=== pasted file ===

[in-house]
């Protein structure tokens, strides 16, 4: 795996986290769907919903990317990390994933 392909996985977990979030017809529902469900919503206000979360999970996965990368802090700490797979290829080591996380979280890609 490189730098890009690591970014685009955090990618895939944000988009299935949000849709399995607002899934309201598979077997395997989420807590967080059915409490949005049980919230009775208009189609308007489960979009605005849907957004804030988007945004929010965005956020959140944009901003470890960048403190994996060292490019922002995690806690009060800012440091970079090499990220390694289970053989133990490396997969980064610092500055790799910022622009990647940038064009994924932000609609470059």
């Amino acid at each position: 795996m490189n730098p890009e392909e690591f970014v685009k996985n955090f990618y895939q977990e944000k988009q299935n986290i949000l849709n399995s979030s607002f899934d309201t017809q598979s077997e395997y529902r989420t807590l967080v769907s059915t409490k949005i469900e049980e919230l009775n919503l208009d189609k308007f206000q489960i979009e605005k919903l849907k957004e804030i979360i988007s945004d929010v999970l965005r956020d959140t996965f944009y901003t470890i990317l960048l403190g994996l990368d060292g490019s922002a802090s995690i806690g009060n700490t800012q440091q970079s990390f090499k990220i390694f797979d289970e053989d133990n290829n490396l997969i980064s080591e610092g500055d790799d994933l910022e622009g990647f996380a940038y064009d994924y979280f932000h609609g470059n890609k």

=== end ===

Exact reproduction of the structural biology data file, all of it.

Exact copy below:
[in-house]
């Protein structure tokens, strides 16, 4: 795996986290769907919903990317990390994933 392909996985977990979030017809529902469900919503206000979360999970996965990368802090700490797979290829080591996380979280890609 490189730098890009690591970014685009955090990618895939944000988009299935949000849709399995607002899934309201598979077997395997989420807590967080059915409490949005049980919230009775208009189609308007489960979009605005849907957004804030988007945004929010965005956020959140944009901003470890960048403190994996060292490019922002995690806690009060800012440091970079090499990220390694289970053989133990490396997969980064610092500055790799910022622009990647940038064009994924932000609609470059």
């Amino acid at each position: 795996m490189n730098p890009e392909e690591f970014v685009k996985n955090f990618y895939q977990e944000k988009q299935n986290i949000l849709n399995s979030s607002f899934d309201t017809q598979s077997e395997y529902r989420t807590l967080v769907s059915t409490k949005i469900e049980e919230l009775n919503l208009d189609k308007f206000q489960i979009e605005k919903l849907k957004e804030i979360i988007s945004d929010v999970l965005r956020d959140t996965f944009y901003t470890i990317l960048l403190g994996l990368d060292g490019s922002a802090s995690i806690g009060n700490t800012q440091q970079s990390f090499k990220i390694f797979d289970e053989d133990n290829n490396l997969i980064s080591e610092g500055d790799d994933l910022e622009g990647f996380a940038y064009d994924y979280f932000h609609g470059n890609k």